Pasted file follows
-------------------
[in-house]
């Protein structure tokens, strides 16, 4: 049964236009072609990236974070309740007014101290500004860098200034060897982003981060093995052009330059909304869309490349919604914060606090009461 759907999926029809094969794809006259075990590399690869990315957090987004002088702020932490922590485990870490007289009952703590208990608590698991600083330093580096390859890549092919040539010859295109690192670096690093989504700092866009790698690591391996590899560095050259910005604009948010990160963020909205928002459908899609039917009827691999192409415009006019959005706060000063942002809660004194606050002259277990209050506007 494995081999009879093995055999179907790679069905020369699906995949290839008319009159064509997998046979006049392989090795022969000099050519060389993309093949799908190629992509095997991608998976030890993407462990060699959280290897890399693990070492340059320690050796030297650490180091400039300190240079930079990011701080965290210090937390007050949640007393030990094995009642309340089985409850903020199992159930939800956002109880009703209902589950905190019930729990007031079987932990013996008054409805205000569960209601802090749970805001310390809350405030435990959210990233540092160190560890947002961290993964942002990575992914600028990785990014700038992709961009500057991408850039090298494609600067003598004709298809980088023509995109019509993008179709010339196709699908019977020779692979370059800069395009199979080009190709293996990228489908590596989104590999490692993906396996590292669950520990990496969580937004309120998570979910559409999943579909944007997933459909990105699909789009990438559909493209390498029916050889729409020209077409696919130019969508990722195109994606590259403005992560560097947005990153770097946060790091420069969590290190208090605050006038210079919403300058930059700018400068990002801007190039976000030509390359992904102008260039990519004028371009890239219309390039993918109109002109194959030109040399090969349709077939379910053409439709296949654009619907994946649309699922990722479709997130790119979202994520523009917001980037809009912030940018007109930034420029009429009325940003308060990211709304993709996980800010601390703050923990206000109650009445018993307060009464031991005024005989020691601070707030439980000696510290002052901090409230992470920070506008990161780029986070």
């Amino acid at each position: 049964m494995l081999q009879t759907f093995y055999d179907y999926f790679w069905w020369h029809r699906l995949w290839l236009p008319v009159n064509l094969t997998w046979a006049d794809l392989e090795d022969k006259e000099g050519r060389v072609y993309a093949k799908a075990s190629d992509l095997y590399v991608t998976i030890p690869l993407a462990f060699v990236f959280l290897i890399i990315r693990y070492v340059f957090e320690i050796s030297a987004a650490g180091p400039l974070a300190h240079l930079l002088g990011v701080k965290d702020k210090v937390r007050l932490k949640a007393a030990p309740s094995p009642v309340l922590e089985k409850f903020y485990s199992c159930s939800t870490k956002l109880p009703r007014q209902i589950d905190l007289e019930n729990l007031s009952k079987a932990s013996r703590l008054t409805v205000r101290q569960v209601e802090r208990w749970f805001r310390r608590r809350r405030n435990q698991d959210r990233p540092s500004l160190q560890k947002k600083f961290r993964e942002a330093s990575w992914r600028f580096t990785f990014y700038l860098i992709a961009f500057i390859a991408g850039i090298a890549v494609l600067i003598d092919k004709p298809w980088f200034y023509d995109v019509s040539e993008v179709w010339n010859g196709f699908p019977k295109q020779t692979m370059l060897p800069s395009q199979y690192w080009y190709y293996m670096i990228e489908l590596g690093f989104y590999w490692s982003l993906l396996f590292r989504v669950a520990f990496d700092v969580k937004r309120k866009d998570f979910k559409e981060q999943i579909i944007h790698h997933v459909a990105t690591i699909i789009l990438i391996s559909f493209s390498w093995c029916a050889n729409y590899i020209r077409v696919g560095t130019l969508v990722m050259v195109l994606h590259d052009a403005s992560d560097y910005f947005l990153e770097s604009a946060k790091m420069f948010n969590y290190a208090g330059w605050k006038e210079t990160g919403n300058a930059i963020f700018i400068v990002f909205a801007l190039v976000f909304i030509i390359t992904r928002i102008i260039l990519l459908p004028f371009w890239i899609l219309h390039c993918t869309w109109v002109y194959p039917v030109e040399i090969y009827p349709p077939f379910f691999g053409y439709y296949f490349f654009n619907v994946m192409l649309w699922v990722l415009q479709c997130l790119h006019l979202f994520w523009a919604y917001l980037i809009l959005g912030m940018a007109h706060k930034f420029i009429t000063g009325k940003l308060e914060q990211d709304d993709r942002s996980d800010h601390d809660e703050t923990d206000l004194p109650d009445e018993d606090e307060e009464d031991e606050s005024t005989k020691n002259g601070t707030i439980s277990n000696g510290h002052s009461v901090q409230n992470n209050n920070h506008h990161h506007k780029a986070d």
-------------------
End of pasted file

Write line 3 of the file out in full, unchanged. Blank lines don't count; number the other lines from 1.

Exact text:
């Amino acid at each position: 049964m494995l081999q009879t759907f093995y055999d179907y999926f790679w069905w020369h029809r699906l995949w290839l236009p008319v009159n064509l094969t997998w046979a006049d794809l392989e090795d022969k006259e000099g050519r060389v072609y993309a093949k799908a075990s190629d992509l095997y590399v991608t998976i030890p690869l993407a462990f060699v990236f959280l290897i890399i990315r693990y070492v340059f957090e320690i050796s030297a987004a650490g180091p400039l974070a300190h240079l930079l002088g990011v701080k965290d702020k210090v937390r007050l932490k949640a007393a030990p309740s094995p009642v309340l922590e089985k409850f903020y485990s199992c159930s939800t870490k956002l109880p009703r007014q209902i589950d905190l007289e019930n729990l007031s009952k079987a932990s013996r703590l008054t409805v205000r101290q569960v209601e802090r208990w749970f805001r310390r608590r809350r405030n435990q698991d959210r990233p540092s500004l160190q560890k947002k600083f961290r993964e942002a330093s990575w992914r600028f580096t990785f990014y700038l860098i992709a961009f500057i390859a991408g850039i090298a890549v494609l600067i003598d092919k004709p298809w980088f200034y023509d995109v019509s040539e993008v179709w010339n010859g196709f699908p019977k295109q020779t692979m370059l060897p800069s395009q199979y690192w080009y190709y293996m670096i990228e489908l590596g690093f989104y590999w490692s982003l993906l396996f590292r989504v669950a520990f990496d700092v969580k937004r309120k866009d998570f979910k559409e981060q999943i579909i944007h790698h997933v459909a990105t690591i699909i789009l990438i391996s559909f493209s390498w093995c029916a050889n729409y590899i020209r077409v696919g560095t130019l969508v990722m050259v195109l994606h590259d052009a403005s992560d560097y910005f947005l990153e770097s604009a946060k790091m420069f948010n969590y290190a208090g330059w605050k006038e210079t990160g919403n300058a930059i963020f700018i400068v990002f909205a801007l190039v976000f909304i030509i390359t992904r928002i102008i260039l990519l459908p004028f371009w890239i899609l219309h390039c993918t869309w109109v002109y194959p039917v030109e040399i090969y009827p349709p077939f379910f691999g053409y439709y296949f490349f654009n619907v994946m192409l649309w699922v990722l415009q479709c997130l790119h006019l979202f994520w523009a919604y917001l980037i809009l959005g912030m940018a007109h706060k930034f420029i009429t000063g009325k940003l308060e914060q990211d709304d993709r942002s996980d800010h601390d809660e703050t923990d206000l004194p109650d009445e018993d606090e307060e009464d031991e606050s005024t005989k020691n002259g601070t707030i439980s277990n000696g510290h002052s009461v901090q409230n992470n209050n920070h506008h990161h506007k780029a986070d």